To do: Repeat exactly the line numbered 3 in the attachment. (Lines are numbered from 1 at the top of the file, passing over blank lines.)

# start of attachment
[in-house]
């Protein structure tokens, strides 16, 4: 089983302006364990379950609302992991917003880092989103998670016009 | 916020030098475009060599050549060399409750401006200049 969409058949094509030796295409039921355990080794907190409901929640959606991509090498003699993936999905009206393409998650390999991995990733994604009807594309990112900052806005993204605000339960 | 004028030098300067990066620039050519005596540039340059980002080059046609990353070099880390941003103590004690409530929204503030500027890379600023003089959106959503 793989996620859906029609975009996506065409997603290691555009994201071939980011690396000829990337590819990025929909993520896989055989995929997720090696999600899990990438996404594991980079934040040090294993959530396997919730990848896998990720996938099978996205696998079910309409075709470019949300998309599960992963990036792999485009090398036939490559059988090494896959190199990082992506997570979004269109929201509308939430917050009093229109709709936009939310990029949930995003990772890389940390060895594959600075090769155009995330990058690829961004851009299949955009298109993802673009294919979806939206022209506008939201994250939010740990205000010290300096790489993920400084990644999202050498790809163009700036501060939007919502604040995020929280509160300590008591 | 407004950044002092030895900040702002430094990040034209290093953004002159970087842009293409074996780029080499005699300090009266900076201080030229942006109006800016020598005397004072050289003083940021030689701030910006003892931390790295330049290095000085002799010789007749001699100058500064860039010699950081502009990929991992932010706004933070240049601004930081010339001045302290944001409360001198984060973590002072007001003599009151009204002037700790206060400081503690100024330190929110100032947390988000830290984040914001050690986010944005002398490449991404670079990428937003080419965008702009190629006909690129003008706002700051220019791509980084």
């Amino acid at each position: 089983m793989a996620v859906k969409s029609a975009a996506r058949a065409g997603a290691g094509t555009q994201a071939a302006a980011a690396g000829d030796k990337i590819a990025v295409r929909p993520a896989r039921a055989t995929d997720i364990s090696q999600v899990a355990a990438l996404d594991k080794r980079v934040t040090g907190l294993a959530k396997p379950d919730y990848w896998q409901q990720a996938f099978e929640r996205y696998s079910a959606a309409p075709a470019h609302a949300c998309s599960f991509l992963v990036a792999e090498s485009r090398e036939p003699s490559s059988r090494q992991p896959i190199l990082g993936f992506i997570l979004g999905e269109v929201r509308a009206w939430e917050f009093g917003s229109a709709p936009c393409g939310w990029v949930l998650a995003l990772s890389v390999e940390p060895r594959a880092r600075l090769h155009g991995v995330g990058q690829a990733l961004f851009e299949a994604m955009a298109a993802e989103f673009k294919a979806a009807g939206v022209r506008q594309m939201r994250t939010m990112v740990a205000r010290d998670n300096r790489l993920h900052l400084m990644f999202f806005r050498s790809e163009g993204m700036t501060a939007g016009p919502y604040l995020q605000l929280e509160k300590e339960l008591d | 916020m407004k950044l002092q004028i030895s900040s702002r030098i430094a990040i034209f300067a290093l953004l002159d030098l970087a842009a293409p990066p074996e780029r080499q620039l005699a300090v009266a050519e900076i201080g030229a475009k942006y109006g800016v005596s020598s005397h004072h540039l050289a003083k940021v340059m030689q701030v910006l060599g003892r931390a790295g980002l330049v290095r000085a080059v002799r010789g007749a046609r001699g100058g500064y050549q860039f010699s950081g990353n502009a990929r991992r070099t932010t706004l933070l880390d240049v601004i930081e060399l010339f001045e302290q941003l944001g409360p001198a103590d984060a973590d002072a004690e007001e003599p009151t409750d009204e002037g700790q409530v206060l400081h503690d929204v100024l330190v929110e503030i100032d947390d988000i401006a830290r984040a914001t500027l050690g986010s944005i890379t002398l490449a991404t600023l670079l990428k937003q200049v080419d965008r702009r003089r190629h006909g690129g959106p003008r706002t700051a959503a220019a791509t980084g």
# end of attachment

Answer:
């Amino acid at each position: 089983m793989a996620v859906k969409s029609a975009a996506r058949a065409g997603a290691g094509t555009q994201a071939a302006a980011a690396g000829d030796k990337i590819a990025v295409r929909p993520a896989r039921a055989t995929d997720i364990s090696q999600v899990a355990a990438l996404d594991k080794r980079v934040t040090g907190l294993a959530k396997p379950d919730y990848w896998q409901q990720a996938f099978e929640r996205y696998s079910a959606a309409p075709a470019h609302a949300c998309s599960f991509l992963v990036a792999e090498s485009r090398e036939p003699s490559s059988r090494q992991p896959i190199l990082g993936f992506i997570l979004g999905e269109v929201r509308a009206w939430e917050f009093g917003s229109a709709p936009c393409g939310w990029v949930l998650a995003l990772s890389v390999e940390p060895r594959a880092r600075l090769h155009g991995v995330g990058q690829a990733l961004f851009e299949a994604m955009a298109a993802e989103f673009k294919a979806a009807g939206v022209r506008q594309m939201r994250t939010m990112v740990a205000r010290d998670n300096r790489l993920h900052l400084m990644f999202f806005r050498s790809e163009g993204m700036t501060a939007g016009p919502y604040l995020q605000l929280e509160k300590e339960l008591d | 916020m407004k950044l002092q004028i030895s900040s702002r030098i430094a990040i034209f300067a290093l953004l002159d030098l970087a842009a293409p990066p074996e780029r080499q620039l005699a300090v009266a050519e900076i201080g030229a475009k942006y109006g800016v005596s020598s005397h004072h540039l050289a003083k940021v340059m030689q701030v910006l060599g003892r931390a790295g980002l330049v290095r000085a080059v002799r010789g007749a046609r001699g100058g500064y050549q860039f010699s950081g990353n502009a990929r991992r070099t932010t706004l933070l880390d240049v601004i930081e060399l010339f001045e302290q941003l944001g409360p001198a103590d984060a973590d002072a004690e007001e003599p009151t409750d009204e002037g700790q409530v206060l400081h503690d929204v100024l330190v929110e503030i100032d947390d988000i401006a830290r984040a914001t500027l050690g986010s944005i890379t002398l490449a991404t600023l670079l990428k937003q200049v080419d965008r702009r003089r190629h006909g690129g959106p003008r706002t700051a959503a220019a791509t980084g």